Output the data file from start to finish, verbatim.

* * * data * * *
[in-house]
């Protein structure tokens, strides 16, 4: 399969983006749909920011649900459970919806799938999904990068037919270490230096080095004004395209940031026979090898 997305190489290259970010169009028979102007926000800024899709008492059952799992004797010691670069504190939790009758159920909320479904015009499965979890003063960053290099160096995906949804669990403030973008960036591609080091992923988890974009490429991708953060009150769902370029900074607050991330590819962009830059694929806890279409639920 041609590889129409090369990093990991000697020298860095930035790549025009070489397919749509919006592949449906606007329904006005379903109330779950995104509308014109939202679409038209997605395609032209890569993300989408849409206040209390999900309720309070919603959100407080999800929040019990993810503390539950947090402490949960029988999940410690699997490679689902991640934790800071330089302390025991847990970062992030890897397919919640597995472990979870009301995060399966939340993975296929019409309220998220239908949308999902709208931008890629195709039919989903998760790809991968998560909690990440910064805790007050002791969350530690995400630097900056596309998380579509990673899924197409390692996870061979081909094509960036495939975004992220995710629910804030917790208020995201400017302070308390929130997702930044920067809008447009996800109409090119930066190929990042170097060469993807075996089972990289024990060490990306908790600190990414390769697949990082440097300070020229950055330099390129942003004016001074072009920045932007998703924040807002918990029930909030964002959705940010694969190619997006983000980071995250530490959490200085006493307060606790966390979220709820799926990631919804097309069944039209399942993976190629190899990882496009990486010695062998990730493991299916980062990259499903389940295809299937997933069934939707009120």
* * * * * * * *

[in-house]
């Protein structure tokens, strides 16, 4: 399969983006749909920011649900459970919806799938999904990068037919270490230096080095004004395209940031026979090898 997305190489290259970010169009028979102007926000800024899709008492059952799992004797010691670069504190939790009758159920909320479904015009499965979890003063960053290099160096995906949804669990403030973008960036591609080091992923988890974009490429991708953060009150769902370029900074607050991330590819962009830059694929806890279409639920 041609590889129409090369990093990991000697020298860095930035790549025009070489397919749509919006592949449906606007329904006005379903109330779950995104509308014109939202679409038209997605395609032209890569993300989408849409206040209390999900309720309070919603959100407080999800929040019990993810503390539950947090402490949960029988999940410690699997490679689902991640934790800071330089302390025991847990970062992030890897397919919640597995472990979870009301995060399966939340993975296929019409309220998220239908949308999902709208931008890629195709039919989903998760790809991968998560909690990440910064805790007050002791969350530690995400630097900056596309998380579509990673899924197409390692996870061979081909094509960036495939975004992220995710629910804030917790208020995201400017302070308390929130997702930044920067809008447009996800109409090119930066190929990042170097060469993807075996089972990289024990060490990306908790600190990414390769697949990082440097300070020229950055330099390129942003004016001074072009920045932007998703924040807002918990029930909030964002959705940010694969190619997006983000980071995250530490959490200085006493307060606790966390979220709820799926990631919804097309069944039209399942993976190629190899990882496009990486010695062998990730493991299916980062990259499903389940295809299937997933069934939707009120």